The Rise And Fall Of The US Economy

The USA was rich in the supply of natural resources including coal and oil. Thus, America became a strong economic power in the 20th century. In the 1920s, the industrial growth experienced a boom.

How Prosperity Affects the American Society

The major increase was in the new industry of chemicals, cars, and electricity. The introduction of electricity in homes brought a huge expansion of the industries. Moreover, the car industry played a major role. It was the car that changed America leading to the construction of roads and new suburbs. The American people’s lifestyle changed to a great extent. There is also a series of factors that contributed to the rise of the American economy:

  • First World War coming up with new technologies;
  • Confidence as people decided to invest more money;
  • Core Goods as goods were not imported from aboard because the country was rich in supplies;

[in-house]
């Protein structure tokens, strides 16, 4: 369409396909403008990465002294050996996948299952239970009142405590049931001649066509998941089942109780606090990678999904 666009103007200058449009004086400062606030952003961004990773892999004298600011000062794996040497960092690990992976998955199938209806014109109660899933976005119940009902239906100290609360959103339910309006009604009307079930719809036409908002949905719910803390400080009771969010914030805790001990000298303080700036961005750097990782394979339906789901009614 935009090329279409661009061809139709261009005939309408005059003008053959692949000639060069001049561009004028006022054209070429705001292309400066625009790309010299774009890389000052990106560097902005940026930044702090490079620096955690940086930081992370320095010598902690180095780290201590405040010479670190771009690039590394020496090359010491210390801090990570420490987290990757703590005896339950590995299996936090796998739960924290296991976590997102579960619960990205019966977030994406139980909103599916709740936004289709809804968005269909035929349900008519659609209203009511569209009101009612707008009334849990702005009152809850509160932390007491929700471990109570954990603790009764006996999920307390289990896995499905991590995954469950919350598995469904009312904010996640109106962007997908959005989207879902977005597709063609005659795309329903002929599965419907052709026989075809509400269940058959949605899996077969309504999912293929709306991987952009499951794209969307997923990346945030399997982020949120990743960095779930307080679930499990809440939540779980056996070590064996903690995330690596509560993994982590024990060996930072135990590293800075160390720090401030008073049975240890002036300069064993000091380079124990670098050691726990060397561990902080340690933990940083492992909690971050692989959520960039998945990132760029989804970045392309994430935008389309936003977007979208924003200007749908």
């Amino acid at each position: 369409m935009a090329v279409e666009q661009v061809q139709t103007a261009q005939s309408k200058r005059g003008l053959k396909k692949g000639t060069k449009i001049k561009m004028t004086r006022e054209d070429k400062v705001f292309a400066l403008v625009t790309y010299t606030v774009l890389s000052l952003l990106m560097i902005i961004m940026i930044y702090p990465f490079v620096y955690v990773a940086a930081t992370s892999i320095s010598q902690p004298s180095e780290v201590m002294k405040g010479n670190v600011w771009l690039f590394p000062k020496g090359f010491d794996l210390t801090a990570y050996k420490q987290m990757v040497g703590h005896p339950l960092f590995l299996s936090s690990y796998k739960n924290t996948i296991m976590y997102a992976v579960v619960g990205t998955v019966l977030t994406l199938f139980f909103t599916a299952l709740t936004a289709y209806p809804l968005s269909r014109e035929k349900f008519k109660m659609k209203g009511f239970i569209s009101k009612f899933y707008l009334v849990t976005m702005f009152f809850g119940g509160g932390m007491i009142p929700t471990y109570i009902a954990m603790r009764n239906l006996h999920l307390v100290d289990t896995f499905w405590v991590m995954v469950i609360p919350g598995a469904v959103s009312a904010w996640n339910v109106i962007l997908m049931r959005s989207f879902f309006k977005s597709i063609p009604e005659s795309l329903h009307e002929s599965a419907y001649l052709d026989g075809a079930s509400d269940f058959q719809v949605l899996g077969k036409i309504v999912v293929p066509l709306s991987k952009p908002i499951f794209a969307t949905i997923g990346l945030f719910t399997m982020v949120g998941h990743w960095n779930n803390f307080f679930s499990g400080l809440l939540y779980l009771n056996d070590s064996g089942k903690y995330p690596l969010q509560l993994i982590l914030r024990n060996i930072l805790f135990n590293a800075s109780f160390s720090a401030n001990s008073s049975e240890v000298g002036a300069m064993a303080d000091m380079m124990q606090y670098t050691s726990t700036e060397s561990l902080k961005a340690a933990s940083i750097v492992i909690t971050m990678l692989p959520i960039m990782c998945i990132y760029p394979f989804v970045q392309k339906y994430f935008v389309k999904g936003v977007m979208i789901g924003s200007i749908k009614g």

• Credit Use because money was used for investment in stock market and buying more goods was done by money borrowed;
  • New Technology as the major development was in the industry of electricity;
  • Advertising new goods led to the industry of selling through catalogues.

The Fall and its Immediate Effects

There were financial experts who gave warnings that the American economy was on the verge of slowing in September 1929. Many investors sold shares in large amounts because they went into panic. A huge number of banks closed, the American people lost their savings, and they also lost hope for their future. People were no longer able to buy cars or clothes. People’s wages were also cut and unemployment reached high levels. This was the beginning of the Great Depression of the 1930s. More factors had been contributed to the fall of the US economy:

  1. Too much credit because the economy was dependent upon credit leading to too many loans for people;
  2. Loss of confidence in the stock market and the whole economy;
  3. Speculation as people borrowed money to buy shares which they sold in the end;
  4. Inequality because wealth was not distributed equally through the whole economy;
  5. Overproduction because industries were producing an increasingly large amount of goods;
  6. Less food was sold as the demand for goods from other countries fell because other countries had their own products on the market;
  7. Many small banks with the Wall Street Crash had to close and their customers were left without money.